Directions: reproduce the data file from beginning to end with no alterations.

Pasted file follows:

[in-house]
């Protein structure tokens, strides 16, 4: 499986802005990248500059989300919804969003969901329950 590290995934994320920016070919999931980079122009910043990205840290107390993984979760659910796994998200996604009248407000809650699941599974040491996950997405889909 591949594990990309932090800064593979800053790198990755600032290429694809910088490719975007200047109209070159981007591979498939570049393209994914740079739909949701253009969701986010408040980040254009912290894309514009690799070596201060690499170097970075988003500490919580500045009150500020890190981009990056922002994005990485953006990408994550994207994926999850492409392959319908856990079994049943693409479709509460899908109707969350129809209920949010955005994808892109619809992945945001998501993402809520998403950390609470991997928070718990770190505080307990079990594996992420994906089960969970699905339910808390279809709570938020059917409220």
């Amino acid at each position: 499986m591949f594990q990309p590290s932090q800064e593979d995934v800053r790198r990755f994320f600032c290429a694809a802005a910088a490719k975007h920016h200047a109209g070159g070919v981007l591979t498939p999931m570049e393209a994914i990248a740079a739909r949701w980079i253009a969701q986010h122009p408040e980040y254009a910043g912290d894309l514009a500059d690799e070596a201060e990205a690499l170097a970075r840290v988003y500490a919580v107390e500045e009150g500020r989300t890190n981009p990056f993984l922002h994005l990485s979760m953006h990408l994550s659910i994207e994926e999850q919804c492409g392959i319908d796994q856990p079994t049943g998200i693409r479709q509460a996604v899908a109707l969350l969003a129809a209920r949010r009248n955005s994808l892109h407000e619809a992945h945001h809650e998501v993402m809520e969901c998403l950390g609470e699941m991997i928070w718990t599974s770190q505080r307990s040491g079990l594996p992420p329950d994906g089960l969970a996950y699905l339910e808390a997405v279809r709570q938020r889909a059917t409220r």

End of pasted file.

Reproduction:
[in-house]
């Protein structure tokens, strides 16, 4: 499986802005990248500059989300919804969003969901329950 590290995934994320920016070919999931980079122009910043990205840290107390993984979760659910796994998200996604009248407000809650699941599974040491996950997405889909 591949594990990309932090800064593979800053790198990755600032290429694809910088490719975007200047109209070159981007591979498939570049393209994914740079739909949701253009969701986010408040980040254009912290894309514009690799070596201060690499170097970075988003500490919580500045009150500020890190981009990056922002994005990485953006990408994550994207994926999850492409392959319908856990079994049943693409479709509460899908109707969350129809209920949010955005994808892109619809992945945001998501993402809520998403950390609470991997928070718990770190505080307990079990594996992420994906089960969970699905339910808390279809709570938020059917409220």
């Amino acid at each position: 499986m591949f594990q990309p590290s932090q800064e593979d995934v800053r790198r990755f994320f600032c290429a694809a802005a910088a490719k975007h920016h200047a109209g070159g070919v981007l591979t498939p999931m570049e393209a994914i990248a740079a739909r949701w980079i253009a969701q986010h122009p408040e980040y254009a910043g912290d894309l514009a500059d690799e070596a201060e990205a690499l170097a970075r840290v988003y500490a919580v107390e500045e009150g500020r989300t890190n981009p990056f993984l922002h994005l990485s979760m953006h990408l994550s659910i994207e994926e999850q919804c492409g392959i319908d796994q856990p079994t049943g998200i693409r479709q509460a996604v899908a109707l969350l969003a129809a209920r949010r009248n955005s994808l892109h407000e619809a992945h945001h809650e998501v993402m809520e969901c998403l950390g609470e699941m991997i928070w718990t599974s770190q505080r307990s040491g079990l594996p992420p329950d994906g089960l969970a996950y699905l339910e808390a997405v279809r709570q938020r889909a059917t409220r």